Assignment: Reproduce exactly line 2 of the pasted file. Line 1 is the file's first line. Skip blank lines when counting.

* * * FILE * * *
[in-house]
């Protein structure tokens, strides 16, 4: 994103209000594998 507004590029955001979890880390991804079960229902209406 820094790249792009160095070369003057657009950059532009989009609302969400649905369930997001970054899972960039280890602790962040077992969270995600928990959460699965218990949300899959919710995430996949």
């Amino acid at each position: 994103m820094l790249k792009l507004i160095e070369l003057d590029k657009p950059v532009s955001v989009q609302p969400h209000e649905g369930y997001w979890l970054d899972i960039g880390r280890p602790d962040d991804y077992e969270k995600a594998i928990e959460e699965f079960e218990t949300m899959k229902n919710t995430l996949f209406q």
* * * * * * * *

């Protein structure tokens, strides 16, 4: 994103209000594998 507004590029955001979890880390991804079960229902209406 820094790249792009160095070369003057657009950059532009989009609302969400649905369930997001970054899972960039280890602790962040077992969270995600928990959460699965218990949300899959919710995430996949």